Patient Medical Information Lost During Shift Changes
You are in the hospital and your doctor has left for the day. Does the next doctor have all your important patient medical information, or has some or most of it been lost during the hand off? Unfortunately, a new study shows that most important patient information is not completely or effectively transferred to the incoming physician more than half of the time.
Effective communication skills are important in most occupations, and especially in those that deal with life-and-death situations. Doctors and other medical professionals who handle important information about patients are expected to accurately and responsibly convey that information to ensure there is no breakdown or errors in patient care.
In their study of pediatric interns, University of Chicago Medical Center investigators observed the transfer of information between the first-year residents at Comer Children’s Hospital, who typically spent 10 to 15 minutes providing information about patients to the residents who were relieving them. This hand-off of information was conducted in a designated hand-off room.
The investigators discovered that the information that the outgoing intern believed was the most critical information was not communicated successfully to the incoming intern 60 percent of the time. Residents coming onto the new shift sometimes had no understanding of why patients were taking specific medications or the rationale for other important medical decisions in most cases.
Despite this apparent failure to effectively communicate important patient information, the residents in the study believed they had done so.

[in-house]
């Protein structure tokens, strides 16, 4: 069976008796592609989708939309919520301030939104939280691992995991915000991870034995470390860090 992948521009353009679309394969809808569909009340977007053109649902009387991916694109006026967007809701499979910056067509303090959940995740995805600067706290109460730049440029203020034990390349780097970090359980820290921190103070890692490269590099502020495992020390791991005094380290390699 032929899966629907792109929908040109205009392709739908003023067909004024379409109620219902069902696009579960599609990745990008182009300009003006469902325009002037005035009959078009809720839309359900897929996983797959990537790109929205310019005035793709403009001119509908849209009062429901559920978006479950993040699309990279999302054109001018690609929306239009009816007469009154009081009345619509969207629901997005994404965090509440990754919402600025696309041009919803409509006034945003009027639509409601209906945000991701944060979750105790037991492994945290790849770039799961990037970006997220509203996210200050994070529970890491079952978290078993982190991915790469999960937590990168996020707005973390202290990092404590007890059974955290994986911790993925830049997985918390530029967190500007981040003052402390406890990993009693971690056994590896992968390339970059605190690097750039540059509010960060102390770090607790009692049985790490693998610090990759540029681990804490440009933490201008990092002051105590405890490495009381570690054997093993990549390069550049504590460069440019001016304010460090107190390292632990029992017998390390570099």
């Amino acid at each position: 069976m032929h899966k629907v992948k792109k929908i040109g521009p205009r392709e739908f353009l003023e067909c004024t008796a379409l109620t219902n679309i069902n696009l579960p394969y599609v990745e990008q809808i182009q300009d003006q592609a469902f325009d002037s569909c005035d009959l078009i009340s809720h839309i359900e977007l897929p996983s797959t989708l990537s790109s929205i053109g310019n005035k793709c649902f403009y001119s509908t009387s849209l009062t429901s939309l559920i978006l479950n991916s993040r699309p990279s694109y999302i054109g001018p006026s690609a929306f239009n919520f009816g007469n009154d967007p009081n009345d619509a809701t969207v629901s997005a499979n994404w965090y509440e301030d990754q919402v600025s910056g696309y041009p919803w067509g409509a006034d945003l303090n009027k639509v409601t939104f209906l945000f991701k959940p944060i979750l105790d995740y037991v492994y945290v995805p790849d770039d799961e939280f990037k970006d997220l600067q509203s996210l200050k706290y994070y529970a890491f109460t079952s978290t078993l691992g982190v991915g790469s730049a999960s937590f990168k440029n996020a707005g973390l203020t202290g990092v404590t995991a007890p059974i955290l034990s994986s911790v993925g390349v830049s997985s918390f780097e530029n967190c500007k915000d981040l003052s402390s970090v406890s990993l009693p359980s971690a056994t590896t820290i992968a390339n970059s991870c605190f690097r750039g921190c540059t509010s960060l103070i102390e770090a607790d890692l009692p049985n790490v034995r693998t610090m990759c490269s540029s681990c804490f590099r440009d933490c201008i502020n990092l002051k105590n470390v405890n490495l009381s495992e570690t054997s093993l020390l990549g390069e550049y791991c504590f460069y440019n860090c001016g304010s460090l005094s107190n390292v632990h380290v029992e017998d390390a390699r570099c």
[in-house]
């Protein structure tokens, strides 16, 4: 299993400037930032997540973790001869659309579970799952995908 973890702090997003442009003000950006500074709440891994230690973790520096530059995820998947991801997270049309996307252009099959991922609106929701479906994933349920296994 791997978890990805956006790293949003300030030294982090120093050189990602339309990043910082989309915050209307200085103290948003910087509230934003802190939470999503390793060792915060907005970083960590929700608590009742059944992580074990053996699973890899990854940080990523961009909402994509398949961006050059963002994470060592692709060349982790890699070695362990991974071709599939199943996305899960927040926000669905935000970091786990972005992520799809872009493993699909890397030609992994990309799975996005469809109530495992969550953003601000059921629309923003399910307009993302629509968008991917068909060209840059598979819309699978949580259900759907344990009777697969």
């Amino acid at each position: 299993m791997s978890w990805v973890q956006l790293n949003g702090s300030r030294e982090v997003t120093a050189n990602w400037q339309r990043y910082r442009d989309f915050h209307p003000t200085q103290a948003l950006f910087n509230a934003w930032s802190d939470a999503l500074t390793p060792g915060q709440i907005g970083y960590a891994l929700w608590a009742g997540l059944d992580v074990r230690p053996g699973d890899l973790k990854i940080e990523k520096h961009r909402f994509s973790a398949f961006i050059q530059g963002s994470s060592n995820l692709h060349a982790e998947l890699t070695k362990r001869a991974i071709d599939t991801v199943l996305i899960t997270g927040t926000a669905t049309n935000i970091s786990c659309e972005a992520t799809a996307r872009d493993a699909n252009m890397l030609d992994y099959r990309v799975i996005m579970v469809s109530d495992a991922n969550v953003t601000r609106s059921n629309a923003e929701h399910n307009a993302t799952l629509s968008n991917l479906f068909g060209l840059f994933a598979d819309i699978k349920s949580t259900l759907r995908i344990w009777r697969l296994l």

The implications of these study results are worrisome in terms of patient care and the possibility of medical errors. The study also emphasizes the need to help doctors learn effective communication skills and it highlights the risks associated with increasing the number of opportunities for such miscommunication to occur.
This is a concern expressed by Vineet Arora, MD, assistant professor of medicine at the University of Chicago Medical Center, who commented on the limitations placed on resident work hours. “When resident hours are shortened,” Arora said, “you have more hand-offs.” Clinicians are then faced with two options: physicians who are tired but who know their patients or rested doctors who may not know the patients as well.
Another disturbing thought that these results bring to the fore is that the communication transfer was done in ideal conditions, in a special hand-off room, yet many hospitals have less formalized hand-off procedures or none at all. So is even more patient information being miscommunicated in other hospitals?
The authors of this study are already working on ways to improve how doctors hand-off patient information at shift changes. A simulation exercise designed to train medical students on how to communicate effectively during hand-offs is under development. This study’s findings can also serve as a wake-up call for hospitalized patients and their families to be vigilant and to ask questions of healthcare professionals when they or loved ones are in the hospital.
University of Chicago Medical Center news release Mar. 11, 2010